4. Time and place reveal the lie. Careful observations across societies expose the rules of race for the absurdities they are. How people get assigned to one racial group or another is nothing more than a cultural game having little to do with nature, logic or reality. The same is true across time.
Let’s pretend you are a “white” Irishman living in New York City. I just stuffed you into my time machine and sent you back about 170 years. Surprise! You aren’t quite “white” anymore. Yes, there was a time in US history when light-skinned Irish people were not members of the “white” race. Good luck finding a decent job and apartment.
If time travel is too much of a stretch, try this: Imagine you are a light-skinned “black” American on a yacht bound for Brazil. When you dock something odd happens. Surprise! You aren’t “black” anymore. How did this happen? What form of magic changes a person’s race at sea? I saw this bizarre phenomenon first-hand when I lived in the Caribbean. Some of my friends there were not “black”, according to local race rules. Whenever they flew to Florida to do some shopping, however, they somehow turned into “black” people. So how does biological race—supposedly having everything to do with blood, genes, physical appearance, and thousands of years of ancestry—change so easily? It happens because races are based on made-up cultural rules rather than on nature’s realities.
Do you believe in Christmas miracles? A light-skinned Hatian I dated for a while during my college days made me a believer. She was stunningly beautiful but that wasn’t the most interesting thing about her. She had the bizarre ability to change her race every year at Christmas time. How did she do it? She went home to visit her family. That’s all. No blood transfusions or rewriting of the family tree needed. She just went home. She could pull off this improbable feat because she is light-skinned with at least some recognizable “black” facial features. This makes her “black”, according to the one-drop rule in the US. But in Haiti the one-drop rule is reversed. She becomes “white” in Haiti because she is light-skinned with some recognizable “white” features. We can’t say that one culture is doing it right and the other wrong because all of it is based on nonsense.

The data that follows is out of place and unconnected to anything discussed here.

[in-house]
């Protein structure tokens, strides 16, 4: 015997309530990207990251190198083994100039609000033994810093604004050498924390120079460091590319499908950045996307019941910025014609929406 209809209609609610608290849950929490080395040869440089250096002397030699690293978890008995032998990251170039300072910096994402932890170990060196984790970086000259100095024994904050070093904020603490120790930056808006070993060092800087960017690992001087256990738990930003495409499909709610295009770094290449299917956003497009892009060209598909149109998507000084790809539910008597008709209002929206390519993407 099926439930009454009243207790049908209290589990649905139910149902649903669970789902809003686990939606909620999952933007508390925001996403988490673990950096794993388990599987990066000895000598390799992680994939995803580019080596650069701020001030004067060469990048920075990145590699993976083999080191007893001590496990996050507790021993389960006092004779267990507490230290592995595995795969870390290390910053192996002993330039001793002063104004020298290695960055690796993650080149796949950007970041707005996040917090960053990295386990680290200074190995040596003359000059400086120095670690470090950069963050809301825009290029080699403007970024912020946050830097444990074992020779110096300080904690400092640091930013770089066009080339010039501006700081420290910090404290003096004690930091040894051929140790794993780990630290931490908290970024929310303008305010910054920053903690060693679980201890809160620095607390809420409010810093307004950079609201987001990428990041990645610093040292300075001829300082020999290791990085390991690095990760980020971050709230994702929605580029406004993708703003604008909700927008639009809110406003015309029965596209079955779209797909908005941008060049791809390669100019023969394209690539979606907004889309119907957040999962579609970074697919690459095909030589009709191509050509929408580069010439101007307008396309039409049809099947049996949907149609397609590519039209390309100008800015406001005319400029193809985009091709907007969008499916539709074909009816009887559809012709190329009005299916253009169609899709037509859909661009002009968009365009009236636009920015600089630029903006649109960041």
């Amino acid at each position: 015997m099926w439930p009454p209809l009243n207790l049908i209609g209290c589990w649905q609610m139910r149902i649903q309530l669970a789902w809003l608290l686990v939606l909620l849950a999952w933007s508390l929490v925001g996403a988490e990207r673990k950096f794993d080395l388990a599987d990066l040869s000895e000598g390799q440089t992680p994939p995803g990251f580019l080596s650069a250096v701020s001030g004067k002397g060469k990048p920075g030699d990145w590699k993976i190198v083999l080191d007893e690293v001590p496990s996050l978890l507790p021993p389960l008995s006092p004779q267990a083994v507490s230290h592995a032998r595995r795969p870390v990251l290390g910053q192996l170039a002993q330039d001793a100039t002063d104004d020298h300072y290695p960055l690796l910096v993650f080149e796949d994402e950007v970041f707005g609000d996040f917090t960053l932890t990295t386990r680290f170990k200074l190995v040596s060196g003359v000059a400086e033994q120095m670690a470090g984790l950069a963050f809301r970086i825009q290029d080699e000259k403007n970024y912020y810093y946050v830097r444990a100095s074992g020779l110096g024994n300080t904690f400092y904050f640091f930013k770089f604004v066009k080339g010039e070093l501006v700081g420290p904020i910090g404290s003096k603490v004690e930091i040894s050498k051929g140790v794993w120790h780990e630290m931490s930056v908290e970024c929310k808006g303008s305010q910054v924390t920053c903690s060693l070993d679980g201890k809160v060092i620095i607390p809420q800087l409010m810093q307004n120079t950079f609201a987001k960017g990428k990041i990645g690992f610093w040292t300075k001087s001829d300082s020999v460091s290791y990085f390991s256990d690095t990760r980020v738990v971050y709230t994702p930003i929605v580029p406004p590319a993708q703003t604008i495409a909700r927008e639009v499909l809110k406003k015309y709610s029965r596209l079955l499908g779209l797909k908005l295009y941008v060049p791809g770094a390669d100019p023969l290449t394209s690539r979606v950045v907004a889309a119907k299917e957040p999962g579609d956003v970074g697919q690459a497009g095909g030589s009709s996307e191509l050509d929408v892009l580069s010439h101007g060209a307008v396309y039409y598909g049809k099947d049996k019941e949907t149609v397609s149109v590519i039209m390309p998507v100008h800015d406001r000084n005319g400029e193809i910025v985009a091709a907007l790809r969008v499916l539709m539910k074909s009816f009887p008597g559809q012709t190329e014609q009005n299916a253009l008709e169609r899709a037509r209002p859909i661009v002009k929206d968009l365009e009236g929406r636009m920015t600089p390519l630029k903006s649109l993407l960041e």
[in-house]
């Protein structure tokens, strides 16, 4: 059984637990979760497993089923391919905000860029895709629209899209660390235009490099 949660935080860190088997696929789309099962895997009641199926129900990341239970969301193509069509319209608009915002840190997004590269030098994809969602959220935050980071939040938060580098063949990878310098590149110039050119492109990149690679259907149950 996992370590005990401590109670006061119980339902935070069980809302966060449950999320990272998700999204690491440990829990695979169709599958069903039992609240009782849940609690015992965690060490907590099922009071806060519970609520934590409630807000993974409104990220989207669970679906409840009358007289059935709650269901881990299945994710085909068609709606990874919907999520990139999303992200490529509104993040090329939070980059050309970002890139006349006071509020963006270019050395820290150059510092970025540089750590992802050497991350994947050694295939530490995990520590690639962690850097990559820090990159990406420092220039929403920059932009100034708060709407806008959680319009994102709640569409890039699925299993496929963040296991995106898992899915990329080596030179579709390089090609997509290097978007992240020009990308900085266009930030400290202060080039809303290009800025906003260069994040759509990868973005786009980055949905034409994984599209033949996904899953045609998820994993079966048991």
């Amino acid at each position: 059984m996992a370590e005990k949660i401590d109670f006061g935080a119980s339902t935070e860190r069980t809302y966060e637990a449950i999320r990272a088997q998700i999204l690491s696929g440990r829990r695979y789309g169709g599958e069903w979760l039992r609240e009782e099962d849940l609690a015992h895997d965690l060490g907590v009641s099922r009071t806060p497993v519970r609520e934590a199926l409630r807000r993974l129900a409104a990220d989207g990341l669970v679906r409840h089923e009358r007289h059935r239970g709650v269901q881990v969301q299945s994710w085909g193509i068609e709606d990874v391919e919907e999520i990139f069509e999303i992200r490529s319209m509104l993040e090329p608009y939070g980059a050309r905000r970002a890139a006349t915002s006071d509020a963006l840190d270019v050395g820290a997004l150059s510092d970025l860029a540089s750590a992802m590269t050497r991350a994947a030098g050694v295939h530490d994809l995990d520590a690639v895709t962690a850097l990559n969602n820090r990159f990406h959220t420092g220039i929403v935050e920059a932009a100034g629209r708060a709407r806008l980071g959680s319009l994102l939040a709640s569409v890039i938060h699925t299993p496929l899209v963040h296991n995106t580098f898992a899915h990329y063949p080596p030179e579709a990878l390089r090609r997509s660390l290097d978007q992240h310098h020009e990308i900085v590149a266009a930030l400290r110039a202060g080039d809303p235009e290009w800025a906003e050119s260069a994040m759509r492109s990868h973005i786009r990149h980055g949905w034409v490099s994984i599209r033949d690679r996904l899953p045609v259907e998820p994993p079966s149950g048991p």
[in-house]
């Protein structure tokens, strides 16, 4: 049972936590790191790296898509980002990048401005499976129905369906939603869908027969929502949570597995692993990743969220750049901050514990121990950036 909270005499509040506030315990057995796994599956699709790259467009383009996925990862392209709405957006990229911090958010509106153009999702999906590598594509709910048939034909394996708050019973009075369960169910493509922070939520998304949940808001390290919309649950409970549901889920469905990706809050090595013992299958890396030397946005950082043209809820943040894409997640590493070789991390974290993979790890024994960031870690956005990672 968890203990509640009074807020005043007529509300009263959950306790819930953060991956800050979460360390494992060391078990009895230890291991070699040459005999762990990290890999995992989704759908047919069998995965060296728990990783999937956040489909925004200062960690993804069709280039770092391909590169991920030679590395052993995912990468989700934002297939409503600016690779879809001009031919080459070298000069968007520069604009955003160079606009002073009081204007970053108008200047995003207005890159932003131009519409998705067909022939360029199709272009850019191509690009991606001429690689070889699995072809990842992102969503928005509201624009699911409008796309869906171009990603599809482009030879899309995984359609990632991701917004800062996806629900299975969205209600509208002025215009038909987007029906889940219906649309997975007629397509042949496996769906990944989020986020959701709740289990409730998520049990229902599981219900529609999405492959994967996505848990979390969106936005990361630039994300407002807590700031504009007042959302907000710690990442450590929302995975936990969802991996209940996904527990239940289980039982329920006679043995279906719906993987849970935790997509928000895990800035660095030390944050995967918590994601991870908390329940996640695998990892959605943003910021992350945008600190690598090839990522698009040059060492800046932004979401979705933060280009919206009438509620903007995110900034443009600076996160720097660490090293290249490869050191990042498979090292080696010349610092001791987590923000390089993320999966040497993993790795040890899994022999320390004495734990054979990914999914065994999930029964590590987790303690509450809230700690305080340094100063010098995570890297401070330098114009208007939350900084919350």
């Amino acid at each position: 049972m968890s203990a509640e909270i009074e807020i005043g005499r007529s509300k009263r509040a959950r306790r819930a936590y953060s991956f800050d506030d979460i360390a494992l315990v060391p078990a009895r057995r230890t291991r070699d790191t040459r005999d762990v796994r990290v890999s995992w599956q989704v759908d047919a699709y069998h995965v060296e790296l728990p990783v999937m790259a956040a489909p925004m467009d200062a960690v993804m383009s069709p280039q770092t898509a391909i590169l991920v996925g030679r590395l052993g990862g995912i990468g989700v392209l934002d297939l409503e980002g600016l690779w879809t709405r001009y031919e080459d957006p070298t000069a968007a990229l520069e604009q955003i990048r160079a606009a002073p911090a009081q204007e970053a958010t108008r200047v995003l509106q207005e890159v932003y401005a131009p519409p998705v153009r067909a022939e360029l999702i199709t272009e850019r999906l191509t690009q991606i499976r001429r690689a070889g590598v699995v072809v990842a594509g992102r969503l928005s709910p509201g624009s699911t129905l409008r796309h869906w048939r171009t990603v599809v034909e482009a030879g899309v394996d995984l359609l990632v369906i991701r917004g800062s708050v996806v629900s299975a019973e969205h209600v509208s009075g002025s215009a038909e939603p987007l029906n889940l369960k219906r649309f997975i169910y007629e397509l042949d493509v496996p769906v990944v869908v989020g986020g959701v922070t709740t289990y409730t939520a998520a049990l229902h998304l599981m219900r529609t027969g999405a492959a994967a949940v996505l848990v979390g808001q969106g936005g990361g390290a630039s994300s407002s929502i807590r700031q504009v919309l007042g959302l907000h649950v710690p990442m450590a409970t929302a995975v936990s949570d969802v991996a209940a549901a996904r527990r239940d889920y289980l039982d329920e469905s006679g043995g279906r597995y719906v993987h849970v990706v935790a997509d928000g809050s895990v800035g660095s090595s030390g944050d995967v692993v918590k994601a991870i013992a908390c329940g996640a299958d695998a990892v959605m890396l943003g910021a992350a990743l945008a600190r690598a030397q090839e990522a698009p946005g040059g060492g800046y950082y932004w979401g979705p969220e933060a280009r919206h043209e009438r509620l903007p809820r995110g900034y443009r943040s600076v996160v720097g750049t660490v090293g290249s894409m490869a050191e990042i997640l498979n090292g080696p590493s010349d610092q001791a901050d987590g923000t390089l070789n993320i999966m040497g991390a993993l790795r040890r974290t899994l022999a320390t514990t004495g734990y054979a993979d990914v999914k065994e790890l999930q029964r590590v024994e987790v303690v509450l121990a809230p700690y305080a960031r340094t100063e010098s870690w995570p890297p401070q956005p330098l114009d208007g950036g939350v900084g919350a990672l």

There is good news associated with the world’s race problems. Lasting solutions are likely to be much easier to come by than we have been led to believe. We do not have to impose integration and force cooperation between groups of biological aliens. “We” do not have to tolerate “them” because there is really only an “us” that has been deceptively separated by the whims of our sometimes crazed and stupid cultures. All we need to do is accept the reality of who we are and biological race problems will wither and die. Of course we’ll still have plenty of cultural divisions to contend with. The reality based perspective of a raceless humankind won’t usher in an age of peace and happiness for all, but it certainly should help things along.
It is sad that unscientific thinking about our world and universe is common. It is particularly tragic, however, when we fail even to accept what science reveals about ourselves. Given the harm and burdens of race belief, we should have crossed this bridge long ago. Fortunately it’s never too late to wake up and become fully human. Every new day is a good day to join the human species.
–Guy P. Harrison is the author of five books that promote science and reason, including Race and Reality: What everyone should know about our biological diversity. His latest book is Think: Why you should question everything.
Recommended sources on race
“Statement on Race” (American Anthropological Association)
Race: Are we so different? (Web project of the American Anthropological Association)
Journey of Man (dvd)
The Human Family Tree (dvd)